Getting Rid Of The Aces

By Dominic Twose - Tuesday, March 19, 2019


One of the classics of magic has become known as the McDonald Aces, although the method dates back to Hofzinser (see “A Power of Faith,”). Perhaps the best description is in Vernon’s More Inner Secrets of Card Magic. Frank Garcia popularized it with his version in the New Stars of Magic series, which introduced to many the idea of using different vanishes of the Aces at the end – although Ken Krenzel was first in print with this idea (M-U-M, Vol. 51 No. 3, Aug. 1962, p. 108, “Those Extra Touches”).

As is so often the case, the trick’s greatest strength is also its greatest weakness. It uses gimmicked cards – double facers. This allows for some astonishingly visual vanishes – I remember performing it for my hero, the highly intelligent polymath Jonathan Miller, who literally rubbed his eyes at the vanishes. But the downside of double-faced cards is that you need to add them into the deck, and then remove them (although to be honest, the trick is so strong you could easily use it as a closer).

There are many ways of switching the cards in. But removing them at the end is problematic. I’m assuming you know the trick (if you don’t, stop reading this, and read the Vernon book). You’ll know that at the end the double-faced cards are interspersed with regular cards, making it hard to get rid of them.

It was that thoughtful magician Terry Guyatt who pointed me to the solution. In Vernon’s Further Inner Secrets of Card Magic there is Vernon’s handling of the Four Blue Backed Aces. It is an ingenious impromptu approach to a plot developed by Lynn Searles which used gimmicked cards. Ganson’s description is, as usual, clear. But at the end he allows himself a rare flash of frustration. In the days before we could easily edit our text on a laptop, Ganson sent Vernon his write up – and Vernon changed the handling of the ending. Rather than rewrite the effect, Ganson added it as a note at the end. ‘When correcting the manuscript Dai Vernon added…’. The note is a brilliant one, not just applicable to the Four Blue Backed Aces, but also to all variants of McDonald’s Aces.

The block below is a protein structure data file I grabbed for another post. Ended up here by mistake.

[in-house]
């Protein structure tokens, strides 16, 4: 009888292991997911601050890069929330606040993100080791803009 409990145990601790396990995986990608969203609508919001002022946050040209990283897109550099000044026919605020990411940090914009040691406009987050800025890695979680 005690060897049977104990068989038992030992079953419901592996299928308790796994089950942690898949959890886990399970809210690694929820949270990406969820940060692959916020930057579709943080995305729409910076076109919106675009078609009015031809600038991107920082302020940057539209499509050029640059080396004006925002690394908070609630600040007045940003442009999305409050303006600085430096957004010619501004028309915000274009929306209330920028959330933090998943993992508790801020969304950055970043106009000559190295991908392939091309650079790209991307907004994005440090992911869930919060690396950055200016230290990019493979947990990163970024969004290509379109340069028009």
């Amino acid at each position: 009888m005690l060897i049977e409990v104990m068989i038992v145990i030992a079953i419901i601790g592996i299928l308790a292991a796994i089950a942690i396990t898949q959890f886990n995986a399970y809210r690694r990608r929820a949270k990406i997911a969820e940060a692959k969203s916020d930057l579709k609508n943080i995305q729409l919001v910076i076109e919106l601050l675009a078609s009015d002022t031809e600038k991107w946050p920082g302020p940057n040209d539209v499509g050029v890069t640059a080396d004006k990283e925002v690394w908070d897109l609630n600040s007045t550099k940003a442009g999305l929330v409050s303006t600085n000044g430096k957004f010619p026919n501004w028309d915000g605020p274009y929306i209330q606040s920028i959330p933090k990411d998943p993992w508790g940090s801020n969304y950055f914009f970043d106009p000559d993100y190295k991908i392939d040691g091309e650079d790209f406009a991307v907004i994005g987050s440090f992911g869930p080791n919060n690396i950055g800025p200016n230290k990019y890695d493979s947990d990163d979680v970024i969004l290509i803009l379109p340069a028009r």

When showing the Aces have vanished from each group, rather than deal the cards into a pile, deal them in a row of four, from left to right. Deal subsequent cards onto them. The three double-faced cards will then be together in the second pile. After showing the Aces have gathered in one pile, collect the remaining packets, with the double-faced cards at the bottom. It is then a relatively easy matter to palm those cards off (and if you don’t know how to do that, I’m happy to provide personal guidance at the minimal cost of £1000), leaving you free to continue your routine.


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